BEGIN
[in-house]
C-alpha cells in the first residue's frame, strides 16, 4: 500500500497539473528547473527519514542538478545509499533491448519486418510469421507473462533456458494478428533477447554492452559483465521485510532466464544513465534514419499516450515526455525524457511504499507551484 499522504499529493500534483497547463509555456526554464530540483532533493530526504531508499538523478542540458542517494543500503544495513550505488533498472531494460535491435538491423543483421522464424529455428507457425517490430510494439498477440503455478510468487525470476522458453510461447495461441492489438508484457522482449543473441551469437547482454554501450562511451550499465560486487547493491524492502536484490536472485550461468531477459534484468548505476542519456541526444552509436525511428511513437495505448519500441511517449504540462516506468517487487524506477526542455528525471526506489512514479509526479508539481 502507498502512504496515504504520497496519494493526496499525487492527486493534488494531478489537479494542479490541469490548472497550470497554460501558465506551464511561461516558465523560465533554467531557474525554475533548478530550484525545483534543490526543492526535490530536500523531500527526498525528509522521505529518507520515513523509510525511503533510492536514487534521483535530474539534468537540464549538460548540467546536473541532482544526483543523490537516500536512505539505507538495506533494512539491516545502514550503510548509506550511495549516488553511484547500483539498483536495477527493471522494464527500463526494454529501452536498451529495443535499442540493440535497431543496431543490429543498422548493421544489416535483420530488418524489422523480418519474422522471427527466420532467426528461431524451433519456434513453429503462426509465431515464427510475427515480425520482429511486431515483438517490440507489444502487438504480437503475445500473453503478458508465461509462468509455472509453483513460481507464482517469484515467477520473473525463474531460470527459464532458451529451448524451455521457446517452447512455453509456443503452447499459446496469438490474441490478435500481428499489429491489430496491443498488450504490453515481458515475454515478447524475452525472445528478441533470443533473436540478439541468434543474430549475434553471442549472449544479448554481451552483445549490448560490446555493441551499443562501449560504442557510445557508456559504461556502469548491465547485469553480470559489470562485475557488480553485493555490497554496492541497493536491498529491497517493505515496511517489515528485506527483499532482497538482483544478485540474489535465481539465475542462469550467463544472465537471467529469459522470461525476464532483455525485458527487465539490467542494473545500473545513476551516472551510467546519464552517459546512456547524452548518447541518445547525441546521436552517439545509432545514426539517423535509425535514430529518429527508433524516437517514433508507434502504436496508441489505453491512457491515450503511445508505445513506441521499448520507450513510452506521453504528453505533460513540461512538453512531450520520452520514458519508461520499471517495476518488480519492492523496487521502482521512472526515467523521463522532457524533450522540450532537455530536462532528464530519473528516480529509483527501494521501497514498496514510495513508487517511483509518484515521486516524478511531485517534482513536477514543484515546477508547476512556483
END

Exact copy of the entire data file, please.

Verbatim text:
[in-house]
C-alpha cells in the first residue's frame, strides 16, 4: 500500500497539473528547473527519514542538478545509499533491448519486418510469421507473462533456458494478428533477447554492452559483465521485510532466464544513465534514419499516450515526455525524457511504499507551484 499522504499529493500534483497547463509555456526554464530540483532533493530526504531508499538523478542540458542517494543500503544495513550505488533498472531494460535491435538491423543483421522464424529455428507457425517490430510494439498477440503455478510468487525470476522458453510461447495461441492489438508484457522482449543473441551469437547482454554501450562511451550499465560486487547493491524492502536484490536472485550461468531477459534484468548505476542519456541526444552509436525511428511513437495505448519500441511517449504540462516506468517487487524506477526542455528525471526506489512514479509526479508539481 502507498502512504496515504504520497496519494493526496499525487492527486493534488494531478489537479494542479490541469490548472497550470497554460501558465506551464511561461516558465523560465533554467531557474525554475533548478530550484525545483534543490526543492526535490530536500523531500527526498525528509522521505529518507520515513523509510525511503533510492536514487534521483535530474539534468537540464549538460548540467546536473541532482544526483543523490537516500536512505539505507538495506533494512539491516545502514550503510548509506550511495549516488553511484547500483539498483536495477527493471522494464527500463526494454529501452536498451529495443535499442540493440535497431543496431543490429543498422548493421544489416535483420530488418524489422523480418519474422522471427527466420532467426528461431524451433519456434513453429503462426509465431515464427510475427515480425520482429511486431515483438517490440507489444502487438504480437503475445500473453503478458508465461509462468509455472509453483513460481507464482517469484515467477520473473525463474531460470527459464532458451529451448524451455521457446517452447512455453509456443503452447499459446496469438490474441490478435500481428499489429491489430496491443498488450504490453515481458515475454515478447524475452525472445528478441533470443533473436540478439541468434543474430549475434553471442549472449544479448554481451552483445549490448560490446555493441551499443562501449560504442557510445557508456559504461556502469548491465547485469553480470559489470562485475557488480553485493555490497554496492541497493536491498529491497517493505515496511517489515528485506527483499532482497538482483544478485540474489535465481539465475542462469550467463544472465537471467529469459522470461525476464532483455525485458527487465539490467542494473545500473545513476551516472551510467546519464552517459546512456547524452548518447541518445547525441546521436552517439545509432545514426539517423535509425535514430529518429527508433524516437517514433508507434502504436496508441489505453491512457491515450503511445508505445513506441521499448520507450513510452506521453504528453505533460513540461512538453512531450520520452520514458519508461520499471517495476518488480519492492523496487521502482521512472526515467523521463522532457524533450522540450532537455530536462532528464530519473528516480529509483527501494521501497514498496514510495513508487517511483509518484515521486516524478511531485517534482513536477514543484515546477508547476512556483